Microsoft Office Tutorials and References
In Depth Information
Here’s how the four dependency types work:
Finish-to-start: A finish-to-start dependency is the most common type
of dependency link. In this relationship, the predecessor task must be
completed before the successor task can start. When you create a
dependency, the default setting is finish-to-start.
An example of a finish-to-start dependency is when you must complete
the Print Invitations task before you can begin the Send Out Invitations
task. Figure 6-2 shows two tasks with the finish-to-start relationship
indicated by a successor taskbar that starts where the predecessor taskbar
leaves off.
Start-to-finish: In a start-to-finish dependency, the successor task can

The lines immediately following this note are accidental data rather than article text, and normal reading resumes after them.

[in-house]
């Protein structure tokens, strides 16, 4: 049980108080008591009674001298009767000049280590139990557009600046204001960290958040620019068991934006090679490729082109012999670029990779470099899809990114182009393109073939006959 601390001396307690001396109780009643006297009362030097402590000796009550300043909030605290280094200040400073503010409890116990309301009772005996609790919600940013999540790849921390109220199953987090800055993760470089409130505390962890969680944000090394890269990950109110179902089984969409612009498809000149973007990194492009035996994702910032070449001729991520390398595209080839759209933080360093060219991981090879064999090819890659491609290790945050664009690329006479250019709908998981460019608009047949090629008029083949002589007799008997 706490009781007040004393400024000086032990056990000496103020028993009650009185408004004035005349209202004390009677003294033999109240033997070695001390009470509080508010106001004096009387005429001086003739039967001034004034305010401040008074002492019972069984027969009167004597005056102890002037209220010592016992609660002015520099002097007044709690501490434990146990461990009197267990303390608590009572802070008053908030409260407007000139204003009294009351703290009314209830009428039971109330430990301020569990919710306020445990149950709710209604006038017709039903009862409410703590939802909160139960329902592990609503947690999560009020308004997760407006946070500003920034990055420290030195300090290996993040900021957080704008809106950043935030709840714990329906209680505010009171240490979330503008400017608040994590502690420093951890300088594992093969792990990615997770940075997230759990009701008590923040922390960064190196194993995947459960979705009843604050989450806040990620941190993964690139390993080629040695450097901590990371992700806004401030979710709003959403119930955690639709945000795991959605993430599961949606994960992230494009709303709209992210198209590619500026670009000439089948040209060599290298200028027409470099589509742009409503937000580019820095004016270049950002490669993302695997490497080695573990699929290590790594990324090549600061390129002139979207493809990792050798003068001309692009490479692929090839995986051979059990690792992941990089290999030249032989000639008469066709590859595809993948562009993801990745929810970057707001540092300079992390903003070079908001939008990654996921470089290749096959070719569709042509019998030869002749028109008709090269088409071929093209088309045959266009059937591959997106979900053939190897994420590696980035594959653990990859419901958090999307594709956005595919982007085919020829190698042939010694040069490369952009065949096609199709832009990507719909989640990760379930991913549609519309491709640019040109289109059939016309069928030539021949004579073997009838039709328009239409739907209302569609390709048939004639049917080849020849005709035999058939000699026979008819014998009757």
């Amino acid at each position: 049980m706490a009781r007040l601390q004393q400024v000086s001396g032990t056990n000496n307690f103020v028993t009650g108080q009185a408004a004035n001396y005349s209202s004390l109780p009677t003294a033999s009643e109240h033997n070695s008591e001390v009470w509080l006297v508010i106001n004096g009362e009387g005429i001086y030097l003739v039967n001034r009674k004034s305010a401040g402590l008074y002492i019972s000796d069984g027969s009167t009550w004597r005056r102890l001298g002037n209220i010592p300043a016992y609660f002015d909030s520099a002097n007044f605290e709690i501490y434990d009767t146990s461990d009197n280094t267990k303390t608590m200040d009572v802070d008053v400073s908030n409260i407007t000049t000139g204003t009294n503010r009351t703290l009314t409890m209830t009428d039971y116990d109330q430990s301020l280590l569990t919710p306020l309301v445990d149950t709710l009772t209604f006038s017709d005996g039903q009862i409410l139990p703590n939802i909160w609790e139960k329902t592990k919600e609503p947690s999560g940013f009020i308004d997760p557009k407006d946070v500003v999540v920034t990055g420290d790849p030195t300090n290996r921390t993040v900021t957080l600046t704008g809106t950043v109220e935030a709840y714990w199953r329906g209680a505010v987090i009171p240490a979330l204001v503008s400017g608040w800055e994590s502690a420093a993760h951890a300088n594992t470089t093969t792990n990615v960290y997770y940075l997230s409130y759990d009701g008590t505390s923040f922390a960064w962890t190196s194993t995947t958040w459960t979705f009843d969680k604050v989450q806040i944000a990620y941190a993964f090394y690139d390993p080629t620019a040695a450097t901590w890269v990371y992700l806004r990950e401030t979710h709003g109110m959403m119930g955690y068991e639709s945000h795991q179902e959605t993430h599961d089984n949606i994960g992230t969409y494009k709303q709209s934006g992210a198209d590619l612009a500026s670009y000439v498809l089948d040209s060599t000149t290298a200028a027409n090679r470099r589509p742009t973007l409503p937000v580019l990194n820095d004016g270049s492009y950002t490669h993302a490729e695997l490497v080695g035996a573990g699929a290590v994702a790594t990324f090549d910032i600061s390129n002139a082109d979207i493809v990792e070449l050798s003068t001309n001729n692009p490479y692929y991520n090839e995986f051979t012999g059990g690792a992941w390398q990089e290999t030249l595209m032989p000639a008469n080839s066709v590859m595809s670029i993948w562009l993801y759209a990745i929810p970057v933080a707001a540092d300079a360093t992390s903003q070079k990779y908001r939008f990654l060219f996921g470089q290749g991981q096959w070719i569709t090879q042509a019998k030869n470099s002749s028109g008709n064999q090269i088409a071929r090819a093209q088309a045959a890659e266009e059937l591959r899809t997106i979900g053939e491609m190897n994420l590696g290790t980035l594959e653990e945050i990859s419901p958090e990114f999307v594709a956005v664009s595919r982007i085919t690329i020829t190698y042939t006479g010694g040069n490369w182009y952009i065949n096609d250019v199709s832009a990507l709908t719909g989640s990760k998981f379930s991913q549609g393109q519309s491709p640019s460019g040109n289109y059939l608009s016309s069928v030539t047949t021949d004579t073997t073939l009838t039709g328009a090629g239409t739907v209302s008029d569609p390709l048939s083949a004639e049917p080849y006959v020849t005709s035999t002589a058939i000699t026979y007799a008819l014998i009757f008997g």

finish only after the predecessor task has started. If the predecessor is
delayed, the successor task can’t finish.
Suppose that you’re planning the building of a new cruise ship. You
might start selling tickets for the ship’s maiden voyage while the ship is
being built, and you don’t want to stop selling tickets until the ship is
ready to leave. So, the predecessor task is Ship Ready for First Voyage (a
milestone), and the successor is Sell Tickets for Maiden Voyage. If the
ship isn’t ready, you can keep selling tickets. When the ship is ready to
go, the ticket windows close, and that task can finish. Bon voyage!
Figure 6-2:
one task
ends, the
symbol for
the other
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